People have a right to have a sexual orientation based on gender identity alone, or on gender identity combined with particular body parts natal or not. People also have a right to have a sexual orientation that is centered on biological sex. The sexual orientation of the grand majority of people in the world is centered on biological sex. I think there is an argument to be made that it is innate, not transphobic.

    The “cotton-ceiling” theory suggests that the reason lesbians won’t have sex with trans women is due to transphobia rather than sexual orientation. You cannot demand that other people base their sexual orientation on gender and/or body parts instead of on biological sex. It is not transphobic to have a sexual orientation based on biological sex.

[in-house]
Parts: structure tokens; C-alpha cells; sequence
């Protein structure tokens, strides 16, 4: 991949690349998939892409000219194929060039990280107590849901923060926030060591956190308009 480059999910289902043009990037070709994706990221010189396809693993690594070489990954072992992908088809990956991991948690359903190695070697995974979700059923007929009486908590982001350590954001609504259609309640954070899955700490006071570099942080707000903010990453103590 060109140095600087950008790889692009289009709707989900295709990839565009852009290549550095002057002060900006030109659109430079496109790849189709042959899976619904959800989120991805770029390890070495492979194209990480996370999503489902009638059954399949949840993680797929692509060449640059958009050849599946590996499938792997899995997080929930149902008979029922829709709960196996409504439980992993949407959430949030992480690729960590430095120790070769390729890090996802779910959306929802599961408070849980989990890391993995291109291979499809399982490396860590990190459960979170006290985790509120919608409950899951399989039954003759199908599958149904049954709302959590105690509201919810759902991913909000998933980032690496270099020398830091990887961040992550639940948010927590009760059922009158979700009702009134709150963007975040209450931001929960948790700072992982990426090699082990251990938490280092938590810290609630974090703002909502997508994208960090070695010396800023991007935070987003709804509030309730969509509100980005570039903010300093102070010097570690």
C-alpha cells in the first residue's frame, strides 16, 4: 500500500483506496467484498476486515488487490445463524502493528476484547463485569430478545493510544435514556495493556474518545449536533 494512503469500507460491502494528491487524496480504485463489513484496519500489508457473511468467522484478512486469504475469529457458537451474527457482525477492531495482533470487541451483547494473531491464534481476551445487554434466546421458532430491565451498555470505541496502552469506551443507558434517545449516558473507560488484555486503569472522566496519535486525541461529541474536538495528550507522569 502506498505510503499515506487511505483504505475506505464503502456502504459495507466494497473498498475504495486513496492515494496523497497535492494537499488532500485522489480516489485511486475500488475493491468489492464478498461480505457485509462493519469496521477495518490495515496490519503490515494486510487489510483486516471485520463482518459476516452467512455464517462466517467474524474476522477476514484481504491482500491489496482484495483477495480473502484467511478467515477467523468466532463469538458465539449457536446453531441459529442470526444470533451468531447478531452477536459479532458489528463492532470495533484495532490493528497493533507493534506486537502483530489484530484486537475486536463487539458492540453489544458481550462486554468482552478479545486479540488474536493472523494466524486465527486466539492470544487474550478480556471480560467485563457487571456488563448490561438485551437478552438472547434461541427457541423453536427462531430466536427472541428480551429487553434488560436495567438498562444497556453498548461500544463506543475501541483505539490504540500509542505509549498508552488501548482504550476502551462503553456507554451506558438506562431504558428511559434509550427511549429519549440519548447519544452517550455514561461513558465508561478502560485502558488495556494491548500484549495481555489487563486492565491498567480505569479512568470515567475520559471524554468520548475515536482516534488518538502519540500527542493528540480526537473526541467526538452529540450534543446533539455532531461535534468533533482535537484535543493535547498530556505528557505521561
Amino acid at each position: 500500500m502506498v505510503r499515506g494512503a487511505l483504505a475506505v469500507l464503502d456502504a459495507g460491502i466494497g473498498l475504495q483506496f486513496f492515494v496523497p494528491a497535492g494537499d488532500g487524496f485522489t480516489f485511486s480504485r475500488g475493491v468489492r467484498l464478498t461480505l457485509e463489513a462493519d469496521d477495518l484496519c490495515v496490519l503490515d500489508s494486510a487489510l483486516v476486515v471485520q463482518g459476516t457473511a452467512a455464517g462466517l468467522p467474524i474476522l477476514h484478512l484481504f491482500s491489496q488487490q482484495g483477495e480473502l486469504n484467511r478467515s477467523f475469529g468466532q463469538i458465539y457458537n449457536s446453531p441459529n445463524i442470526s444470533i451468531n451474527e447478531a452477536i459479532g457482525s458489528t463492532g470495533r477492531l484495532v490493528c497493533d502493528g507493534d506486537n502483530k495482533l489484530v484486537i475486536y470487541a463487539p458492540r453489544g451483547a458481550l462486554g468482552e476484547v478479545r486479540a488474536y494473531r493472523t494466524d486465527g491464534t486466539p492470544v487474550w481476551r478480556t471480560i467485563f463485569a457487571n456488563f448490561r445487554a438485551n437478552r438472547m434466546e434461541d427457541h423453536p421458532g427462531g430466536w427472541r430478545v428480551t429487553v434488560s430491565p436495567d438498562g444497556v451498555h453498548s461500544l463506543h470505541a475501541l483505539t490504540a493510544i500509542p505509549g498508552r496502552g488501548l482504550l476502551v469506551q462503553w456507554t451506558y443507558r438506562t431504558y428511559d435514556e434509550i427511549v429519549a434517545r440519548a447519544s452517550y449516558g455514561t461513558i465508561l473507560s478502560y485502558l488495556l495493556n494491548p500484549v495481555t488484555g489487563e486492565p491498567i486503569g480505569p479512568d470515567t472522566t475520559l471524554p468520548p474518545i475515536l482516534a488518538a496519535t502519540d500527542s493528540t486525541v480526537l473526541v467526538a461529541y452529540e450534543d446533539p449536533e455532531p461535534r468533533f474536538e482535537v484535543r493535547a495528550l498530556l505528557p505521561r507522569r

• […] the fact that the people complaining about butch flight are so often the ones misrepresenting the cotton ceiling debate as creepy trans women feeling entitled enough to claim unfettered access to cis women’s […]

  • Beta says:

    I haven’t really waded into this debate before, partly because I wasn’t sure how to frame my words so please consider that I may not be the most articulate person here. In reading through all this, this phrase did strike me: “lf a lesbian’s attraction to someone is based on their biological sex rather than their gender there is nothing trans phobic about it. It is a valid sexual orientation.” That seems pretty valid to me. I think it’s worth considering that just because everyone is lumped into the same category like “lesbian”, it doesn’t mean they are all having the same experience.